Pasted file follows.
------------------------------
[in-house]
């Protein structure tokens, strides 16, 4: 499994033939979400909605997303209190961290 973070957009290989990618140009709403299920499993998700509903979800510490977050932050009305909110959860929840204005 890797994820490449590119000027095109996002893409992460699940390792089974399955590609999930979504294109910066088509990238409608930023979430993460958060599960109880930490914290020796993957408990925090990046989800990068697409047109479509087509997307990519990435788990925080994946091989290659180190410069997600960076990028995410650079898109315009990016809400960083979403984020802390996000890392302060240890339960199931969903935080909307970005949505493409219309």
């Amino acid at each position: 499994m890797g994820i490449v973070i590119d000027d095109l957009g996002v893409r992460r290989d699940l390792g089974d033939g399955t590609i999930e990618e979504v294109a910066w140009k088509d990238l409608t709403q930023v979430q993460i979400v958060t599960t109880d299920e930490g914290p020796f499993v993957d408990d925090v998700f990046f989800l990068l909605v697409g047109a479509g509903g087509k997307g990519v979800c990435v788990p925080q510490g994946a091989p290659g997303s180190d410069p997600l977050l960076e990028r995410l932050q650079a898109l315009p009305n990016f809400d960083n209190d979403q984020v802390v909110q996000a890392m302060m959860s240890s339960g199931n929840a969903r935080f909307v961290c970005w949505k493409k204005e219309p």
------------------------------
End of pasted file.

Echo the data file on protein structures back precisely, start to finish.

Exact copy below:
[in-house]
């Protein structure tokens, strides 16, 4: 499994033939979400909605997303209190961290 973070957009290989990618140009709403299920499993998700509903979800510490977050932050009305909110959860929840204005 890797994820490449590119000027095109996002893409992460699940390792089974399955590609999930979504294109910066088509990238409608930023979430993460958060599960109880930490914290020796993957408990925090990046989800990068697409047109479509087509997307990519990435788990925080994946091989290659180190410069997600960076990028995410650079898109315009990016809400960083979403984020802390996000890392302060240890339960199931969903935080909307970005949505493409219309």
């Amino acid at each position: 499994m890797g994820i490449v973070i590119d000027d095109l957009g996002v893409r992460r290989d699940l390792g089974d033939g399955t590609i999930e990618e979504v294109a910066w140009k088509d990238l409608t709403q930023v979430q993460i979400v958060t599960t109880d299920e930490g914290p020796f499993v993957d408990d925090v998700f990046f989800l990068l909605v697409g047109a479509g509903g087509k997307g990519v979800c990435v788990p925080q510490g994946a091989p290659g997303s180190d410069p997600l977050l960076e990028r995410l932050q650079a898109l315009p009305n990016f809400d960083n209190d979403q984020v802390v909110q996000a890392m302060m959860s240890s339960g199931n929840a969903r935080f909307v961290c970005w949505k493409k204005e219309p």